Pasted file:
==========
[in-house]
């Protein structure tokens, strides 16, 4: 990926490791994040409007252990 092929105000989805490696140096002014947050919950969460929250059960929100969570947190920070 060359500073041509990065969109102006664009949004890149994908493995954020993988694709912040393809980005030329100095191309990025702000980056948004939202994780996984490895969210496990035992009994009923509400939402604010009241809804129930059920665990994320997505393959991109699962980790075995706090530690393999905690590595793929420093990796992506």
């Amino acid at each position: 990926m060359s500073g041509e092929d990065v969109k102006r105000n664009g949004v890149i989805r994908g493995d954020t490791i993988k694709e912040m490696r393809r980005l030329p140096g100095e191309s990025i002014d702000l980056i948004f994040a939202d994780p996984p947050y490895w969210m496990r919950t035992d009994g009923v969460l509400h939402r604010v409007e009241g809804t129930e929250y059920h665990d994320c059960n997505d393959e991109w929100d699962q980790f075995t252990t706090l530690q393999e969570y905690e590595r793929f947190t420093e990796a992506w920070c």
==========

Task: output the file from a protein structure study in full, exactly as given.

[in-house]
């Protein structure tokens, strides 16, 4: 990926490791994040409007252990 092929105000989805490696140096002014947050919950969460929250059960929100969570947190920070 060359500073041509990065969109102006664009949004890149994908493995954020993988694709912040393809980005030329100095191309990025702000980056948004939202994780996984490895969210496990035992009994009923509400939402604010009241809804129930059920665990994320997505393959991109699962980790075995706090530690393999905690590595793929420093990796992506």
């Amino acid at each position: 990926m060359s500073g041509e092929d990065v969109k102006r105000n664009g949004v890149i989805r994908g493995d954020t490791i993988k694709e912040m490696r393809r980005l030329p140096g100095e191309s990025i002014d702000l980056i948004f994040a939202d994780p996984p947050y490895w969210m496990r919950t035992d009994g009923v969460l509400h939402r604010v409007e009241g809804t129930e929250y059920h665990d994320c059960n997505d393959e991109w929100d699962q980790f075995t252990t706090l530690q393999e969570y905690e590595r793929f947190t420093e990796a992506w920070c």